The most fascinating session at this year's meeting of the World Economic Forum, which took place at the end of January in Davos, Switzerland, was a masterclass on quantum physics which discussed multiple universes, teleportation and time travel. And the most astounding discovery (bearing in mind that quantum mechanics is for now more speculation than theory, let alone a technology) was that a significant fraction of those attending that session were venture capitalists. What does it all mean?
The Davos gathering is largely regarded - even by the anti-globalisation protesters who caught the media's attention over the week - as a high-powered event. It is also seen as a Petri dish which exhibits the hidden currents of the economy and society, a magnifying lens that reveals such oddities as the VCs' interest in teleportation.
So, here are the trends from this year's speeches and informal discussions.
1. Uncool is cool. Last year's fusion of "new politics" and "new economy" - epitomised by a one-on-one session with British prime minister Tony Blair and computer billionaire Michael Dell swapping success tips - gave way this year to panels with "real economy" players such as the Chief Executive Officer of Enron Corp., Kenneth Lay, pondering the lessons of the dotcom collapse.
The Internet was still considered crucial, but when talking about it everybody used the word "enabler" - the buzzwords "revolution" or "paradigm shift" seem to have fallen out of favour. While poster-entrepre-neur Jeff Bezos of Amazon.com Inc. didn't show up, others have been murmuring their mea culpa.
Hasso Plattner, the chairman of German software powerhouse SAP AG, lamented a US$250 million (265 million euros) loss on a recent Web joint venture based on "a business model taken from utopia". Meanwhile, Spanish entrepreneur Martin Varsavsky said of the billions paid by operators for third-generation telephony licences that: "We've been paying for our own hype." (His firm, Jazztel, bid but didn't win a licence.)There was an air of fatigue with the superficiality of the last 30 months - for example with the assumption that every great idea can be explained in "a two-minute elevator pitch" (the words of Dean Kamen, the inventor of the insulin pump). Fatigue was also evident at technology invading every corner of our lives, making them more complicated.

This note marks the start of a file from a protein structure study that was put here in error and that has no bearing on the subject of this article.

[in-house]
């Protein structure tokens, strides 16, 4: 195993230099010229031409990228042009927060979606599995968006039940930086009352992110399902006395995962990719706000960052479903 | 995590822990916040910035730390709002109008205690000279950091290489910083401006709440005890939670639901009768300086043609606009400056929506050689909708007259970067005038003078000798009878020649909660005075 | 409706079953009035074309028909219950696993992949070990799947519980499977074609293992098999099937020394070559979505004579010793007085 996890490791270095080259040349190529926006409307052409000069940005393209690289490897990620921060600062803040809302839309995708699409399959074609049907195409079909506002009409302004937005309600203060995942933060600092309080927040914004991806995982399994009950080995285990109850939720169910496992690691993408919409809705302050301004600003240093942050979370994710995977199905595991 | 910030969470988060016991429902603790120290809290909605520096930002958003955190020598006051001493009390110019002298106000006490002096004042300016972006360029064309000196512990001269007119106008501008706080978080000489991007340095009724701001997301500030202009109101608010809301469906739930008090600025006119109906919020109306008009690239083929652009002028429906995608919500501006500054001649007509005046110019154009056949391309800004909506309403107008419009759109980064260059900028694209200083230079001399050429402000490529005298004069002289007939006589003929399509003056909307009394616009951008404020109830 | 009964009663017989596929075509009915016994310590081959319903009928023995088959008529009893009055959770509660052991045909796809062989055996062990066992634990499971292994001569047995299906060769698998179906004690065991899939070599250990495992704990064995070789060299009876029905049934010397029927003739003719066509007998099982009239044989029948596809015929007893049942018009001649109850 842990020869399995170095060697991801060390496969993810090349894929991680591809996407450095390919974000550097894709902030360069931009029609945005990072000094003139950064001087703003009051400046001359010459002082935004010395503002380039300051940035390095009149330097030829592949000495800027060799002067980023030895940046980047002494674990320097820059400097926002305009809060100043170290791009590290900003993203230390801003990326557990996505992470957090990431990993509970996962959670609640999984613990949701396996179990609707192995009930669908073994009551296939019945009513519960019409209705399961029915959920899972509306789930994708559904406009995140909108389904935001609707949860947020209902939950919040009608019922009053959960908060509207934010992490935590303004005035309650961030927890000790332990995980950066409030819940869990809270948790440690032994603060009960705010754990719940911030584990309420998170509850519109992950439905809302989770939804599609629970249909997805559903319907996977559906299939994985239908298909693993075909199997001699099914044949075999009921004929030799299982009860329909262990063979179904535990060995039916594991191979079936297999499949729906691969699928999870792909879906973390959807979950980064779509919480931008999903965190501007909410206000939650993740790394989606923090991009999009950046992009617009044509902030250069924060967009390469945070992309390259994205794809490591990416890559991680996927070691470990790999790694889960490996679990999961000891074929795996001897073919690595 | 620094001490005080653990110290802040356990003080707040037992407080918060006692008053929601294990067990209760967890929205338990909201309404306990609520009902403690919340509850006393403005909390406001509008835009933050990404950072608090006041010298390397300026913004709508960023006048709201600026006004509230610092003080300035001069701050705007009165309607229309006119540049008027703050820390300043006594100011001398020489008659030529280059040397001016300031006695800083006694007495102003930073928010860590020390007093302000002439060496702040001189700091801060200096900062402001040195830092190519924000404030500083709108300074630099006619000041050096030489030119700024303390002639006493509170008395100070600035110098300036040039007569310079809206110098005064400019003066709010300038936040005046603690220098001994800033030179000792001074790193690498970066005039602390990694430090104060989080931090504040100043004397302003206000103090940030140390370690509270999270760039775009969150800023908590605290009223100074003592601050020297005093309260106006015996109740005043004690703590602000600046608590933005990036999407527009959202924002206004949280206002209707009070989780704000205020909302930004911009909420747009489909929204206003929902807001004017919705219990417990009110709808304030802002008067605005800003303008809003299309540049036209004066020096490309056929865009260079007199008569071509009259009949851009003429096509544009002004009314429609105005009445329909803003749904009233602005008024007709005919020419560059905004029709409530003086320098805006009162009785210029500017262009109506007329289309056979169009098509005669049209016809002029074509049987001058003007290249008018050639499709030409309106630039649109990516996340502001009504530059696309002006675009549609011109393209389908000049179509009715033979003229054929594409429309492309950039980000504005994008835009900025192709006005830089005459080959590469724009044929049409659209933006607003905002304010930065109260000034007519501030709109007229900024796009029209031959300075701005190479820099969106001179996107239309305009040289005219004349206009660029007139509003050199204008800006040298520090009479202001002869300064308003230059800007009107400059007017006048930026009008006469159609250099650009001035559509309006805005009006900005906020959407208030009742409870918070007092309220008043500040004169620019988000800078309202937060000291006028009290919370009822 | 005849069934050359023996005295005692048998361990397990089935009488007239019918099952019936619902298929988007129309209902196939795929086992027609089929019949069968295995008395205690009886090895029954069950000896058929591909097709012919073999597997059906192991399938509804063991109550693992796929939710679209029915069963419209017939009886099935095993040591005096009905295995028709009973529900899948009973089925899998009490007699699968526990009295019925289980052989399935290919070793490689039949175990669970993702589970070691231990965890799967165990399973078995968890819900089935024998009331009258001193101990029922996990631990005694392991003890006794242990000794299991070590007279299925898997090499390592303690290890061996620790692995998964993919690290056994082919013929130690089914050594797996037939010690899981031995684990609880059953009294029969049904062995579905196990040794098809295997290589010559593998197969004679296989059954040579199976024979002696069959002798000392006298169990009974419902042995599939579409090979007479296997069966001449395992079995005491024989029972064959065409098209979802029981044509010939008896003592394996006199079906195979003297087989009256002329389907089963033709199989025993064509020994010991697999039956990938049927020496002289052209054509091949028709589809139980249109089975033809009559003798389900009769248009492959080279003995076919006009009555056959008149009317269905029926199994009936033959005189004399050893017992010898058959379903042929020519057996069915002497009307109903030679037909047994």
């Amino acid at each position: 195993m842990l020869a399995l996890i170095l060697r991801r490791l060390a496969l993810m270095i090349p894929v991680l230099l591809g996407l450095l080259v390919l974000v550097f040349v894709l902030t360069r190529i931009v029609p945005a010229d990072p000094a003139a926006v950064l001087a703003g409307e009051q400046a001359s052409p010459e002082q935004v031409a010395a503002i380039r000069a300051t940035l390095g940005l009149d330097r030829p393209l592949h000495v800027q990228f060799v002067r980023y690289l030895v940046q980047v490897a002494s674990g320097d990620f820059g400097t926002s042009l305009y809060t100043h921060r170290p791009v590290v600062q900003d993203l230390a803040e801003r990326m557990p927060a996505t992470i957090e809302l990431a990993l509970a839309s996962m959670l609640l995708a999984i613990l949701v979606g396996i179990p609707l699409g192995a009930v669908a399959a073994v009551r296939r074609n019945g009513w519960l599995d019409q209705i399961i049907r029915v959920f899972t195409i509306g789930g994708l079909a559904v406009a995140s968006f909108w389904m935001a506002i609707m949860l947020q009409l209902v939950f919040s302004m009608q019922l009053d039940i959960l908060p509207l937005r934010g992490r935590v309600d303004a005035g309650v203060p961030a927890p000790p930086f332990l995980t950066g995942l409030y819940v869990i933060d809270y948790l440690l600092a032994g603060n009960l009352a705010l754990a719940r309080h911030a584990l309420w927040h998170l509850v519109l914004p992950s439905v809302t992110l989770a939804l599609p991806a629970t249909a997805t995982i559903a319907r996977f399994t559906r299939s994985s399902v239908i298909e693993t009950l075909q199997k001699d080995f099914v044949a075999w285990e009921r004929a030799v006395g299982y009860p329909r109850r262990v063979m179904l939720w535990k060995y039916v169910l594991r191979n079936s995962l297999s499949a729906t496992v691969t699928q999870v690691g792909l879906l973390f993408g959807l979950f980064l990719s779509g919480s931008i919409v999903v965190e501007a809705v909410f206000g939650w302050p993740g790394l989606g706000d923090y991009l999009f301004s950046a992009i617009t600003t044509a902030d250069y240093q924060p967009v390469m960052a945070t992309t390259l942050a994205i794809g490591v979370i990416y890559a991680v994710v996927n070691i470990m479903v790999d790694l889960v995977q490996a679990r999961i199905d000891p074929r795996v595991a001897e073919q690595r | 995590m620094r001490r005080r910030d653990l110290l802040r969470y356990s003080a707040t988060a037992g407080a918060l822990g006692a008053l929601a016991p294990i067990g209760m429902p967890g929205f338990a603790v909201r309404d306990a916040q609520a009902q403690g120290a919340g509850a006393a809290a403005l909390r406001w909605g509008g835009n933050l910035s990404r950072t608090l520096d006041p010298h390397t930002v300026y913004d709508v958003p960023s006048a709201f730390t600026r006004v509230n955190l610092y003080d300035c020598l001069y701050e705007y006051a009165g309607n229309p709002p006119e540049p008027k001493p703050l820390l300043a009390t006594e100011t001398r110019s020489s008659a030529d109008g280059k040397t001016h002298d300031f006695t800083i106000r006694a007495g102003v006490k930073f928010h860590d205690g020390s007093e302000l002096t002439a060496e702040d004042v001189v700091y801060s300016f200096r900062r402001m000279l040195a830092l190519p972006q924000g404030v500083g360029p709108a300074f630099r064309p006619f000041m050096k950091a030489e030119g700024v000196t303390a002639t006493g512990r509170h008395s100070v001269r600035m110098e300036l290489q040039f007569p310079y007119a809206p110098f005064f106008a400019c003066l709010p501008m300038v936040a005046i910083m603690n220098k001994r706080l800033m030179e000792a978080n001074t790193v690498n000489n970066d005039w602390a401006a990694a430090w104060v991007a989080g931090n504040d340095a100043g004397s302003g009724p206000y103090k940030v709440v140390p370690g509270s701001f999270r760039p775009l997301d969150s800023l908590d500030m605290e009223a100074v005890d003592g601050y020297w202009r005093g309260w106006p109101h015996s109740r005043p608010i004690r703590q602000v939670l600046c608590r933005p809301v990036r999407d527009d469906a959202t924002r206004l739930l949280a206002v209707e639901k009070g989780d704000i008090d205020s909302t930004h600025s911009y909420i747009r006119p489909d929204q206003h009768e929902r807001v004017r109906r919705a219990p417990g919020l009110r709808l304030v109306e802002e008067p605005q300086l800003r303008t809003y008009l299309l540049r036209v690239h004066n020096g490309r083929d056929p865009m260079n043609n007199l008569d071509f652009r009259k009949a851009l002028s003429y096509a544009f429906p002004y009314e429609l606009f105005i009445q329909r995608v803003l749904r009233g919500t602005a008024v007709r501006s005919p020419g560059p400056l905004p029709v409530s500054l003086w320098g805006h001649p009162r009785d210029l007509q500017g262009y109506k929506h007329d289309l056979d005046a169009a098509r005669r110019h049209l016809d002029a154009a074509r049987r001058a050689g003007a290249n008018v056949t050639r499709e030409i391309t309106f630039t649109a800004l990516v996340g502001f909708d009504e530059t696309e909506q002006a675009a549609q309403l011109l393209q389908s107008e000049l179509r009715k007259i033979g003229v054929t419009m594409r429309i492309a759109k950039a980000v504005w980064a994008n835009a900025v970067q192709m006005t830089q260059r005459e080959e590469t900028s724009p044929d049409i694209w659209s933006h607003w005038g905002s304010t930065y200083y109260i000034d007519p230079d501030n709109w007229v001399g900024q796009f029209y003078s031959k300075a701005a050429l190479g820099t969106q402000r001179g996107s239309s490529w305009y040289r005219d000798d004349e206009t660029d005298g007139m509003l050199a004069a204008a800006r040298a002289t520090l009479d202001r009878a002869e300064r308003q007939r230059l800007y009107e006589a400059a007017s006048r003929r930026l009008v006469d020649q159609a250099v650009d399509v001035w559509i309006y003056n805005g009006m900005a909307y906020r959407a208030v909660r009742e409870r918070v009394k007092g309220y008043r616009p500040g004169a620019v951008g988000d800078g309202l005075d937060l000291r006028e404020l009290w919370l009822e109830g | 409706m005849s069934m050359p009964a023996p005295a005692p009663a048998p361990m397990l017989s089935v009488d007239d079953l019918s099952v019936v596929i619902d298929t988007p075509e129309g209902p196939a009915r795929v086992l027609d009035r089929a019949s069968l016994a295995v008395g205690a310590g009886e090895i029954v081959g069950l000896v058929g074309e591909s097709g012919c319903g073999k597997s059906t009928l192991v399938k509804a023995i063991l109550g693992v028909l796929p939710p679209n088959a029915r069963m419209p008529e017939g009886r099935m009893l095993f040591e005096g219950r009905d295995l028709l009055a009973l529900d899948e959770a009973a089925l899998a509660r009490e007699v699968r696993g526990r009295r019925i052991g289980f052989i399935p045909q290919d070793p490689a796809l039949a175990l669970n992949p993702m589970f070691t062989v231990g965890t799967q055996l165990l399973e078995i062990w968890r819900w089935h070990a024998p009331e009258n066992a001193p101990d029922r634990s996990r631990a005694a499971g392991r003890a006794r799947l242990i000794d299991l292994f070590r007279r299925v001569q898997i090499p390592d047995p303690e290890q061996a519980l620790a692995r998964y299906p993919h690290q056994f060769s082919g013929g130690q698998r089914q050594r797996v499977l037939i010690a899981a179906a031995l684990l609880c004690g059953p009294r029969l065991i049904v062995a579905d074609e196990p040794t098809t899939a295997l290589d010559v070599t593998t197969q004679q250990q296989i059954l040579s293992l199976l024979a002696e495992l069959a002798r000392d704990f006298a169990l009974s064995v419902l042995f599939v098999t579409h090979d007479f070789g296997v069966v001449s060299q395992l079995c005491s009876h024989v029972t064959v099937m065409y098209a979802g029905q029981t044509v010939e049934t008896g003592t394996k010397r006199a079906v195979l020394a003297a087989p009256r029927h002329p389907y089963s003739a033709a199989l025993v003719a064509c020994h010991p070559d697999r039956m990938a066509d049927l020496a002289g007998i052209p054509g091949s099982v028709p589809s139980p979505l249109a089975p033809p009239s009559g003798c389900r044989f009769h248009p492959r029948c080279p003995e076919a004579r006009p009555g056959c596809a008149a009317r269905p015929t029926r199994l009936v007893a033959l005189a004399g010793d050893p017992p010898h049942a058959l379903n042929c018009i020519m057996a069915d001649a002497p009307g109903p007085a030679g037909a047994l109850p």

The general mood distilled into: does anybody see a light at the end of the technology tunnel?
2. Values matter. The Davos gathering, often derided by critics as the shadow government of bloodless globalisation, opened with a short film by Oliviero Toscani, the Italian photographer better known for the Benetton ads, and his film featured contrasting images of high-technology and of poverty and suffering. Mexico's charismatic new president Vicente Fox (a former Coca-Cola executive) echoed Toscani's tone, saying: "Everybody is trying to see the birth of a new era. We see throughout the world a rising rejection of crass materialism and a desire for spiritual and moral rebirth."
Top executives expressed the same feelings, and looked sincere at least. "Let's be clear here: I'm the corporate chief value manager," said Douglas Warner, the chairman of JP Morgan Chase. Similar statements came from the heads of Vivendi, Monsanto, and many others.
In a session about financial markets, with David Pottruck from the discount broker Charles Schwab and former US Treasury Secretary Larry Summers, among others, the words "transparency" and "fairness" popped up continually. And topics such as sustainable development, corporate responsibility, the rising influence of non-governmental organisations and venture philanthropy peppered the 330-session agenda.
3. There is hope for Africa. Powered by a new class of highly educated and unorthodox politicians and managers, the continent that was left on the sidelines of economic globalisation is becoming much more assertive and self-confident. At the end of most sessions, somebody from Africa stood up to say: "What was discussed was great, but let me tell you how this issue looks from the south side of the Sahara." A panel - comprising the presidents of South Africa, Nigeria, Tanzania and Senegal - announced a recovery plan for Africa, based on the idea that "peace, stability, health, democracy and growth are common African challenges that we need to address together as Africans". The plan they introduced follows a pragmatic path, having nothing to do with utopian cyberprojects of the recent past, such as Malaysia's failing "supercorridor".
Bruno Giussani is the European editor of The Industry Standard Europe and was previously the World Economic Forum's director of Internet strategy